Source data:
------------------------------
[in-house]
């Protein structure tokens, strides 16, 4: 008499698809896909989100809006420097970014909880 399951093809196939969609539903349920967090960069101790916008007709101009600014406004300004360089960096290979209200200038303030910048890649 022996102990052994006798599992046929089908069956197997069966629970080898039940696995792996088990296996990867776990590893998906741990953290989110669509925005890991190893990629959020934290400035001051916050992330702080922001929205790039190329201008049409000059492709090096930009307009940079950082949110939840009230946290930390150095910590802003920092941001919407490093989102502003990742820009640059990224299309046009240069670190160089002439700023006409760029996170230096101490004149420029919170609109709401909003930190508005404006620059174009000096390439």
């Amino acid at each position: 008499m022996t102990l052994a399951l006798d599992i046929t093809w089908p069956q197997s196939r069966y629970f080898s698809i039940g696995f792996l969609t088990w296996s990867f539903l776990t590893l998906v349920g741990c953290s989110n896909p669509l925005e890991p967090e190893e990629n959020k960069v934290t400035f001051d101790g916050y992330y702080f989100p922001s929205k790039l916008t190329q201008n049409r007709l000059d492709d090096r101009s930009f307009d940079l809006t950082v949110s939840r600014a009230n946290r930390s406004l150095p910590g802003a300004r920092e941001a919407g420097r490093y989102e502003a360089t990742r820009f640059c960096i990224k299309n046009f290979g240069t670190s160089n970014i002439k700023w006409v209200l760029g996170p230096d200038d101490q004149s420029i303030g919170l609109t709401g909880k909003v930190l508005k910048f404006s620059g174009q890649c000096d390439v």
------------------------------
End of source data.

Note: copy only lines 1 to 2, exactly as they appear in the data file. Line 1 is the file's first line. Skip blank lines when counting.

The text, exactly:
[in-house]
């Protein structure tokens, strides 16, 4: 008499698809896909989100809006420097970014909880 399951093809196939969609539903349920967090960069101790916008007709101009600014406004300004360089960096290979209200200038303030910048890649 022996102990052994006798599992046929089908069956197997069966629970080898039940696995792996088990296996990867776990590893998906741990953290989110669509925005890991190893990629959020934290400035001051916050992330702080922001929205790039190329201008049409000059492709090096930009307009940079950082949110939840009230946290930390150095910590802003920092941001919407490093989102502003990742820009640059990224299309046009240069670190160089002439700023006409760029996170230096101490004149420029919170609109709401909003930190508005404006620059174009000096390439």